What is a Credit Score?

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What are credit scores?


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Credit scores are simply numbers generated by a Credit Reporting Company based on your personal data provided by a Credit Repository. Equifax, Transunion, and Experian ARE NOT credit reporting companies! They are the repositories, or bureaus.

They collect and provide your personal credit information to the reporting companies. In the mortgage industry for instance, a credit reporting company would be First American Credco. Another one is Landsafe. On the same day for the same person, Credco and Landsafe might pull two different sets of scores based on the particulars of their equations (though they should be very similar).

At any rate, the credit reporting company applies a proprietary equation to the data provided by the bureaus. The CREDIT SCORE, is a number that is generated by that equation. It is meant to represent your risk of default on a loan. The higher the score, the lower risk you are.

Though I do not know the exact way credit reporting companies calculate the score, here are the generally accepted proportions of what affect the equations results:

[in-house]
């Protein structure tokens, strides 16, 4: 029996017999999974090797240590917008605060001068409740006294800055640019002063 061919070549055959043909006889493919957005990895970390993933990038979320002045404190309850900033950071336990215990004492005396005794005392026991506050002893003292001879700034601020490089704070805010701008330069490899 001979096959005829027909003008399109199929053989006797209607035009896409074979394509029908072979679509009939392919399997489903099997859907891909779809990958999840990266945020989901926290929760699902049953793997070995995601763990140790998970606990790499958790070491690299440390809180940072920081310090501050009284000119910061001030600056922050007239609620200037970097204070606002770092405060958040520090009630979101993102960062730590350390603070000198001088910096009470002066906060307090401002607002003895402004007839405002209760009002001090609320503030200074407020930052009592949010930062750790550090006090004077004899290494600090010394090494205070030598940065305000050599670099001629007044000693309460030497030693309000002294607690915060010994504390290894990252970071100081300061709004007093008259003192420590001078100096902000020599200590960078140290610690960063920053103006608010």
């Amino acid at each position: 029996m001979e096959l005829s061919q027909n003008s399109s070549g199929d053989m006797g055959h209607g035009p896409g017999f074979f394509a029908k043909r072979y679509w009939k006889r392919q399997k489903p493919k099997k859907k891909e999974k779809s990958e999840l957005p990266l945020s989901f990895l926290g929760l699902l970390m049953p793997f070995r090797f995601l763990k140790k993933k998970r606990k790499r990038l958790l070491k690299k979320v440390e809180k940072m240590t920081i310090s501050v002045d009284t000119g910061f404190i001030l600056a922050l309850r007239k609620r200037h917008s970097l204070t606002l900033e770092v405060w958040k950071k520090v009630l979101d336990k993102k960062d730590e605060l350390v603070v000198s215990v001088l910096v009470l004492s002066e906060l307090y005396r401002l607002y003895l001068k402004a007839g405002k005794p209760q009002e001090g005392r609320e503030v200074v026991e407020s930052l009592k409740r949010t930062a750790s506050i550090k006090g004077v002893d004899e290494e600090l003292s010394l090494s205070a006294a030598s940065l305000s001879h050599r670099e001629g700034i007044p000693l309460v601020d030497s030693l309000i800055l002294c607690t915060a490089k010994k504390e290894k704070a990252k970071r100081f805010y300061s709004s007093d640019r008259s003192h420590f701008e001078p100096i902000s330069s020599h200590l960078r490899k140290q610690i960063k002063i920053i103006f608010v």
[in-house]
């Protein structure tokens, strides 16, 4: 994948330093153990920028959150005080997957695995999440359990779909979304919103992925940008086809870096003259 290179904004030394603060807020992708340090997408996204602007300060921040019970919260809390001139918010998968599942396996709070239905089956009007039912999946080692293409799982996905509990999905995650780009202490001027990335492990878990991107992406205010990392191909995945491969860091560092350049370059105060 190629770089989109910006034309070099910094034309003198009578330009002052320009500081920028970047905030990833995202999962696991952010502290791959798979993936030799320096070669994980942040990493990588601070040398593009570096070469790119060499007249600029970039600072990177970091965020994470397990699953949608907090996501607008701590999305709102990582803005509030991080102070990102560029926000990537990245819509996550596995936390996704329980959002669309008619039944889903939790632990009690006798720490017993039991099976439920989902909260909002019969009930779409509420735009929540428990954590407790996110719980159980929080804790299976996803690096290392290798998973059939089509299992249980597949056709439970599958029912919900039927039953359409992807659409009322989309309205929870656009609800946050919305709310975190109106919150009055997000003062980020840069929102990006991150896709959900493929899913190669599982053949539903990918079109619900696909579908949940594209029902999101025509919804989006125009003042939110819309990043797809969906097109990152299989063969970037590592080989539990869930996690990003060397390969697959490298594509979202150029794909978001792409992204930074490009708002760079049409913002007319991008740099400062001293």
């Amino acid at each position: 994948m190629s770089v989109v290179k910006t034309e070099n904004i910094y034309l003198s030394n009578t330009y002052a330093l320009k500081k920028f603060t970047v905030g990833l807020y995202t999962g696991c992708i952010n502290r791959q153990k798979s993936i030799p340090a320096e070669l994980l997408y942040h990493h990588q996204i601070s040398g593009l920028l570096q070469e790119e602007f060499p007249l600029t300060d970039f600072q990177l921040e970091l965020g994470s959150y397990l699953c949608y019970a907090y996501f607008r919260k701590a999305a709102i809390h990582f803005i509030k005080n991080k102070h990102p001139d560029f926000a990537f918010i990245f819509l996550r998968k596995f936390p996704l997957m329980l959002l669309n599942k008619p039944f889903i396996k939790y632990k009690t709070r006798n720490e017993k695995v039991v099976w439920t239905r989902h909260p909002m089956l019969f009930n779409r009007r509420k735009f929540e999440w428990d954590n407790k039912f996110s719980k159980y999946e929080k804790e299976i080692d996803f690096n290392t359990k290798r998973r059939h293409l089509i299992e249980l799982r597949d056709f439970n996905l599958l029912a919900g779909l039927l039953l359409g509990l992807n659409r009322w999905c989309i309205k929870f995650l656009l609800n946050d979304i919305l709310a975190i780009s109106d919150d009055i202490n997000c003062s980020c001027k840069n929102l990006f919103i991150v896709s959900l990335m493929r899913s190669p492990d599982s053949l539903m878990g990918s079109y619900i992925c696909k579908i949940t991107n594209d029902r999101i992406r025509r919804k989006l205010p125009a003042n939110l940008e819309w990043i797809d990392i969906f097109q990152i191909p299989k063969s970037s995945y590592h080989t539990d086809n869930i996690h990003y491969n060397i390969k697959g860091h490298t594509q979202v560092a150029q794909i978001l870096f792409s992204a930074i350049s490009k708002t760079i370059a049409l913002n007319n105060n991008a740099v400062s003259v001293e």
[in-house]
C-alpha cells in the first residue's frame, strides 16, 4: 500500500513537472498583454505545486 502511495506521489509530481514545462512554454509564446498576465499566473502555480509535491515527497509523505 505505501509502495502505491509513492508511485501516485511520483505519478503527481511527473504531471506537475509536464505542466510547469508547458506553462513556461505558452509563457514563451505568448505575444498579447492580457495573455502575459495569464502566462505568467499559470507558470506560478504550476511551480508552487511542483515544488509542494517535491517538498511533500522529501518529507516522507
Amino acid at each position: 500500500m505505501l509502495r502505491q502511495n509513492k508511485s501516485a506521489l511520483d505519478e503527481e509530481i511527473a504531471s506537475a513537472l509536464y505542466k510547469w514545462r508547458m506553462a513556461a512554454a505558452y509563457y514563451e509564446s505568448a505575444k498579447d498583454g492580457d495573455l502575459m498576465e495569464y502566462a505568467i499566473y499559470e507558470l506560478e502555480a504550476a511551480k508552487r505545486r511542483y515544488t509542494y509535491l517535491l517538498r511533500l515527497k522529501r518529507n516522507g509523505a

• 35% – Payment history

  • 30% – Amounts Owed – the important thing here is “utilization of revolving credit.” The closer to maxed out you are, the more your credit will suffer. A huge point in the equation is 50%. You want to owe at most 50% of your max or less. Again, even less makes your score even higher, but being over 50% really hurts

  • 15% – length of time on bureaus. That’s right, the older you are, the better your credit score (assuming everyone obtains credit around the same age). A better statement would be, “the older your accounts are, the better your credit.”

  • 10% – New Credit – This covers new account OPENED and new account PURSUED. That means inquiries. If you are opening new accounts, or if you have tried to open excessive new accounts, it can affect your score by as much as 10%

  • 10% Credit Depth – This means the reporting companies like to see you have several different types of credit. These include mortgage tradelines, auto tradelines, installment tradelines, and revolving tradelines. Mortgages and Autos are best, revolving doesn’t seem to help as much in my experience. Still, if you have no debt, your score may actually GO UP if you get a car loan!

Answered over 6 years ago
Matthew Graham
986 6

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